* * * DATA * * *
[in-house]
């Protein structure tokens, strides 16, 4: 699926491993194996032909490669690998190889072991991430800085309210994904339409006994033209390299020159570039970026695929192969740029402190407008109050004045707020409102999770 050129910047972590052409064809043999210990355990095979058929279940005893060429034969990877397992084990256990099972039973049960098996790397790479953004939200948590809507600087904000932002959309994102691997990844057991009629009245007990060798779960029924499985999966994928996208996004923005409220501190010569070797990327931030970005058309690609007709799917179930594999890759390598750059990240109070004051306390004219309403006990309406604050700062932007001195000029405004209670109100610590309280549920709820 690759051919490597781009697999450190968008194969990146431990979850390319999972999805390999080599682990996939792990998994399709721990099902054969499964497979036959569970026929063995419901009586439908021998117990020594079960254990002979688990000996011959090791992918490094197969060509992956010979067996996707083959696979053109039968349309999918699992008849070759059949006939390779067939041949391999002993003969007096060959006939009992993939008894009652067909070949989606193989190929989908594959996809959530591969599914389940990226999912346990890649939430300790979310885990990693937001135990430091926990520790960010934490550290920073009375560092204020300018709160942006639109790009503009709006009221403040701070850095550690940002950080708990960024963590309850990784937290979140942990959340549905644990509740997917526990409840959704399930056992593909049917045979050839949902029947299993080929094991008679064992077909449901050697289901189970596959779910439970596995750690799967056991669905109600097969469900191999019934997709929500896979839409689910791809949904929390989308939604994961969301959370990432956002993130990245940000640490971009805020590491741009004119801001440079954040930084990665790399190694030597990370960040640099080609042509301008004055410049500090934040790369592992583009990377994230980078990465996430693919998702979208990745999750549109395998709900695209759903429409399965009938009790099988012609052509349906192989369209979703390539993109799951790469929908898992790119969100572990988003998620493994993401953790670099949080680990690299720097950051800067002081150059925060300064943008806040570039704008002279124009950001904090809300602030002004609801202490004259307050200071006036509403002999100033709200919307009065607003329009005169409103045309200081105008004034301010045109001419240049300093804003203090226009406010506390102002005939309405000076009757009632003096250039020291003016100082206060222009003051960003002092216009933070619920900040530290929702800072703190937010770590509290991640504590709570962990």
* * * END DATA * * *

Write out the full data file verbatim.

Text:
[in-house]
């Protein structure tokens, strides 16, 4: 699926491993194996032909490669690998190889072991991430800085309210994904339409006994033209390299020159570039970026695929192969740029402190407008109050004045707020409102999770 050129910047972590052409064809043999210990355990095979058929279940005893060429034969990877397992084990256990099972039973049960098996790397790479953004939200948590809507600087904000932002959309994102691997990844057991009629009245007990060798779960029924499985999966994928996208996004923005409220501190010569070797990327931030970005058309690609007709799917179930594999890759390598750059990240109070004051306390004219309403006990309406604050700062932007001195000029405004209670109100610590309280549920709820 690759051919490597781009697999450190968008194969990146431990979850390319999972999805390999080599682990996939792990998994399709721990099902054969499964497979036959569970026929063995419901009586439908021998117990020594079960254990002979688990000996011959090791992918490094197969060509992956010979067996996707083959696979053109039968349309999918699992008849070759059949006939390779067939041949391999002993003969007096060959006939009992993939008894009652067909070949989606193989190929989908594959996809959530591969599914389940990226999912346990890649939430300790979310885990990693937001135990430091926990520790960010934490550290920073009375560092204020300018709160942006639109790009503009709006009221403040701070850095550690940002950080708990960024963590309850990784937290979140942990959340549905644990509740997917526990409840959704399930056992593909049917045979050839949902029947299993080929094991008679064992077909449901050697289901189970596959779910439970596995750690799967056991669905109600097969469900191999019934997709929500896979839409689910791809949904929390989308939604994961969301959370990432956002993130990245940000640490971009805020590491741009004119801001440079954040930084990665790399190694030597990370960040640099080609042509301008004055410049500090934040790369592992583009990377994230980078990465996430693919998702979208990745999750549109395998709900695209759903429409399965009938009790099988012609052509349906192989369209979703390539993109799951790469929908898992790119969100572990988003998620493994993401953790670099949080680990690299720097950051800067002081150059925060300064943008806040570039704008002279124009950001904090809300602030002004609801202490004259307050200071006036509403002999100033709200919307009065607003329009005169409103045309200081105008004034301010045109001419240049300093804003203090226009406010506390102002005939309405000076009757009632003096250039020291003016100082206060222009003051960003002092216009933070619920900040530290929702800072703190937010770590509290991640504590709570962990």